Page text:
London, 1560 – 1693

braun_hogenberg_I_A_b_circa1560

Braun and Hogenberg, Civitates Orbis Terrarum I A. Anonymous engraving circa 1560.

John_Norden's_Map_of_Westminster_Large_version

Norden’s map of Westminster, surveyed and published 1593.

Norden_london_1593-large

John Norden & Pieter Van den Keere, 1593

visscher_london_1616-large

London. 1616. Visscher.

A Plan of the City and Liberties of London after the Dreadful Conflagration in the Year 1666

“This is an engraving of Wenceslaus Hollar’s map of London after the fire. The white area shows the extent of the ruins – 436 acres in total (373 acres within the City walls and 63 outside). This was about one-third of the total size of London at the time. Over the winter this area became the haunt of thieves. They looted the destroyed buildings and dragged passers-by into cellars, robbing them and leaving them for dead. People were afraid to go there at night. The rebuilding started in a piecemeal fashion as and when people found the money. Samuel Rolle commented in 1668 ‘Is London a village that I see, the houses in it stand so scatteringly?’ He also noticed that people were reluctant to move into their new, isolated, homes: ‘they refrain to go to them till their neighbourhood be increased’.”See more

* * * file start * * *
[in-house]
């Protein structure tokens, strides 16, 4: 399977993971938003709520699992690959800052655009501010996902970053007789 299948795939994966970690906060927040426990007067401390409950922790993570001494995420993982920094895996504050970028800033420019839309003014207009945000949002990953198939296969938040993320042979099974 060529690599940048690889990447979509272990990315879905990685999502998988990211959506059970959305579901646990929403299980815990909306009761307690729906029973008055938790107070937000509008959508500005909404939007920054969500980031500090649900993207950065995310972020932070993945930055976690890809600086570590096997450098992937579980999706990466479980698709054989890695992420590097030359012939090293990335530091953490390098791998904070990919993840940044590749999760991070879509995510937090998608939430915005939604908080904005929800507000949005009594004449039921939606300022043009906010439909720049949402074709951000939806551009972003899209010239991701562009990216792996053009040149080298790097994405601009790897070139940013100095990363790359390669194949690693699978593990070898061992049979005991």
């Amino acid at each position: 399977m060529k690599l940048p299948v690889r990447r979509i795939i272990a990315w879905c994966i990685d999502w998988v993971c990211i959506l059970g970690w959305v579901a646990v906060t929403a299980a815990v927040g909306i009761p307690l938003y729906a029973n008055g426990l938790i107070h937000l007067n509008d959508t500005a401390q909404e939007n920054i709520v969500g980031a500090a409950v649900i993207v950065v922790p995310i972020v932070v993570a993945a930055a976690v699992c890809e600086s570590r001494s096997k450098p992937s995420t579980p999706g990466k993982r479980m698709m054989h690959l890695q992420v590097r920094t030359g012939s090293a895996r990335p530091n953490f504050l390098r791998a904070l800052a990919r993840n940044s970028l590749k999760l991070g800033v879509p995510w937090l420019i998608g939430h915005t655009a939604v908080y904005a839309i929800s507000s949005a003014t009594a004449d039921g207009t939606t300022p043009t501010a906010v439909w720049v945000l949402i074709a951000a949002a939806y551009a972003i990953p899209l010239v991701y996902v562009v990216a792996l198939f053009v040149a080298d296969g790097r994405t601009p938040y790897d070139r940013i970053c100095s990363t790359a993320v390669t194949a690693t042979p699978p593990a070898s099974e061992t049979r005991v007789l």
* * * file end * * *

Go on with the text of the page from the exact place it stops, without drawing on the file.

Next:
morden_lon_1690

London, 1695 Robert Morden (detail from Middlesex in Camden’s Brittannia)

1693c_London_Map_De_Witt-s

Londini Angliae regni metropolis delineatio accuratissima / autore F. de Witt; ca. 1:13.000; Amsterdam : F. de Witt, c. 1693

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